A Minneapolis commission on Wednesday prevented the Democrat-controlled Minneapolis City Council’s amendment to dismantle the city’s police department from appearing on the ballot this November, saying that it needed more time to evaluate the proposal.
“The Charter Commission had expressed concern that the process to change the city’s charter was being rushed after Floyd died following an encounter with a Minneapolis police officer,” CBS News reported. “Some commissioners said they were more concerned with making the right changes rather than making them fast.”
The proposal would have replaced the department with a poorly defined “Department of Community Safety and Violence Prevention.”
“The issue would likely have gone to voters if the commission had acted decisively either for or against the amendment,” CBS News added. “That’s because the City Council was required only to consult the commission and was not bound by their action. But the lack of a final decision means the proposal won’t clear deadlines to make the ballot this November.”
The announcement just happened to come on the same day that Gallup News released the results from a recent survey showing that the overwhelming majority of Americans, including 81% of black Americans, want either the same amount or more policing in their neighborhoods than what they currently have.
Violent riots have struck Democrat-controlled cities over the last two months in response to the death of George Floyd in Minneapolis, including in Portland, Minneapolis, New York City, Atlanta, Chicago, Austin, Seattle, and others.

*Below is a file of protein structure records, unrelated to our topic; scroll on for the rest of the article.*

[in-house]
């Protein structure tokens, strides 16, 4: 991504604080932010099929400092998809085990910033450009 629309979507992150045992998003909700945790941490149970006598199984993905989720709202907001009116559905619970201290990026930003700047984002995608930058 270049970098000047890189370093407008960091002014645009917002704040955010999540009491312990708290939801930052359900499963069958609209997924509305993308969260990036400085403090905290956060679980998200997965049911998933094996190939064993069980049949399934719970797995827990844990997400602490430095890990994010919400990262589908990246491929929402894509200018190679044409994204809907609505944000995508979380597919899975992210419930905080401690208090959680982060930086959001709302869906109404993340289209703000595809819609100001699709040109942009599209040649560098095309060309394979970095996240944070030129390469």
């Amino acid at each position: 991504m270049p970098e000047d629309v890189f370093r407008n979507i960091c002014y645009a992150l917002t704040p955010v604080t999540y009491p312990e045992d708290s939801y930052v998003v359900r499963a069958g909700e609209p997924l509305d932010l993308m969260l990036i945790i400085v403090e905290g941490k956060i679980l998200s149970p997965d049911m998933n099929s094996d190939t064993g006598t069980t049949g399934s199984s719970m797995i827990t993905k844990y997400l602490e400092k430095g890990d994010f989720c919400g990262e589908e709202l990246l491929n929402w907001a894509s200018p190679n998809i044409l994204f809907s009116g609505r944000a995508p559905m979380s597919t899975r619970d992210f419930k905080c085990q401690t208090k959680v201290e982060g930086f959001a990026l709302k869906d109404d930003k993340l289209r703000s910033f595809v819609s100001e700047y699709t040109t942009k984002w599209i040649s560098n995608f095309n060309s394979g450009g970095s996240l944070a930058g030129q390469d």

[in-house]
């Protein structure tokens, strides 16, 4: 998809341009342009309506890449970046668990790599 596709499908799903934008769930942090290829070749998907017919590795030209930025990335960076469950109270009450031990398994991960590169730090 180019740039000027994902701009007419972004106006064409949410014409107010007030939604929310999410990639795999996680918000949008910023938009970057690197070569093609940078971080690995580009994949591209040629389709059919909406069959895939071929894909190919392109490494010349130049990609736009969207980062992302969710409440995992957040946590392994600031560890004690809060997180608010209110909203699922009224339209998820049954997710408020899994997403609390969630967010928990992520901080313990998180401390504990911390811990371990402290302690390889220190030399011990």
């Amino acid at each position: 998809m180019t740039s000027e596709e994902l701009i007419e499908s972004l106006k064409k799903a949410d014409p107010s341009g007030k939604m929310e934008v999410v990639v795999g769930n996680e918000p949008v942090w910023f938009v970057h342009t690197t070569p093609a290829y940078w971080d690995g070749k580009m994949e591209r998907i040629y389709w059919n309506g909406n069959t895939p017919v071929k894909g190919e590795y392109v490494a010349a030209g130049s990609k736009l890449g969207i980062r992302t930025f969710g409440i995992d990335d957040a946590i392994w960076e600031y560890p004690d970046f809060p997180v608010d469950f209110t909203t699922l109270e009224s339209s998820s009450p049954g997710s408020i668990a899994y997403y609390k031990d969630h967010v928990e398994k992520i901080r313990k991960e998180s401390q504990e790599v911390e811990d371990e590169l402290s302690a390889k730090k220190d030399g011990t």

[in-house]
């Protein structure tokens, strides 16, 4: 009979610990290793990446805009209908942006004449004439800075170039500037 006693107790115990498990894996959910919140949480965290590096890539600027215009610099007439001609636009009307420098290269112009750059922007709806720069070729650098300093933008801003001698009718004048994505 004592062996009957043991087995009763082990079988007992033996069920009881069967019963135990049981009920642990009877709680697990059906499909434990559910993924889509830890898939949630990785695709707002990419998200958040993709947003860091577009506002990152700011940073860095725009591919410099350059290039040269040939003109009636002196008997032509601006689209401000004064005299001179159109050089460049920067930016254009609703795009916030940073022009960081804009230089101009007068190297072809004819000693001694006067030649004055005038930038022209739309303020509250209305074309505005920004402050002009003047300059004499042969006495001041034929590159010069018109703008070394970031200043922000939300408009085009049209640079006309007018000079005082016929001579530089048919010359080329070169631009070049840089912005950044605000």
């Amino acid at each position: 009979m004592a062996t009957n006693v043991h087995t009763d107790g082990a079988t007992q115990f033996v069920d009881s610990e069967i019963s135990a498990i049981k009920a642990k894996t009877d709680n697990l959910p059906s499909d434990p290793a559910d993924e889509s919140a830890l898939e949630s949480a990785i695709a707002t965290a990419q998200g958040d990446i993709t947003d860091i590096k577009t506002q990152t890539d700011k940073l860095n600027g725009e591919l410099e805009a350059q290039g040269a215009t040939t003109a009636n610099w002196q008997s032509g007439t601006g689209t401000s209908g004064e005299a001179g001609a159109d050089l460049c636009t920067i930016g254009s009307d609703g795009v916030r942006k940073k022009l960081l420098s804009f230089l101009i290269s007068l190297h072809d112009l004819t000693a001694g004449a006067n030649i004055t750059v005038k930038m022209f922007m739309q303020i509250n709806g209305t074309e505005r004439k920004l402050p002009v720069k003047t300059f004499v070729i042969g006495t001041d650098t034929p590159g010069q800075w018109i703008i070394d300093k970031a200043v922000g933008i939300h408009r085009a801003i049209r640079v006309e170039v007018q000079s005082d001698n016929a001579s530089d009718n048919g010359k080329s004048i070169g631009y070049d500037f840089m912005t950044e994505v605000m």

Video of Floyd’s arrest was finally released this week when body camera footage was leaked to the Daily Mail.
The Daily Wire reported:
Published Monday by the Daily Mail after it was leaked to the outlet, bodycam footage from Officers Thomas Lane, 37, and Alex Kueng, 26, shows the officers approaching Floyd’s vehicle after responding to a call that he was allegedly using counterfeit money at Cup Foods.
Floyd is immediately distressed, agitated, and uncooperative with the officers, who demand he open his door and show them his hands. When he does not immediately show both hands, Lane pulls a handgun and points it at Floyd’s head. When Floyd places his hands on his head, Lane holsters the weapon. In the car with Floyd is his ex, Shawanda Hill, and a friend, Maurice Hall.
When Lane orders Floyd out of his car, Floyd says, “Okay, Mr. Officer, please don’t shoot me. Please, man.” Lane assures him he won’t shoot him, but Floyd begins sobbing and telling them how he “just lost my mom,” who died two years prior. Floyd continues to behave erratically as officers tell him to stop resisting arrest.
The footage then depicts Floyd yelling out in pain and struggling to walk across the street toward the police vehicle, for which reason the officer asks him if he is under the influence of a substance. Floyd also refuses to get inside of the vehicle because of claustrophobia. “Please man,” he says. “Don’t leave me by myself man, please. I’m just claustrophobic.” At one point he says he would rather lie on the ground.
Lane goes over to the other side of the car to pull Floyd into it. Floyd begins yelling and repeatedly claiming he “can’t breathe.” After a struggle between Floyd and several officers, Floyd ends up on the ground beside the vehicle as Officer Derek Chauvin, 44, places his knee on his neck. Chauvin would go on to hold his knee on Floyd’s neck for over eight minutes, as shown in widely-publicized video that led to violent protests nationwide.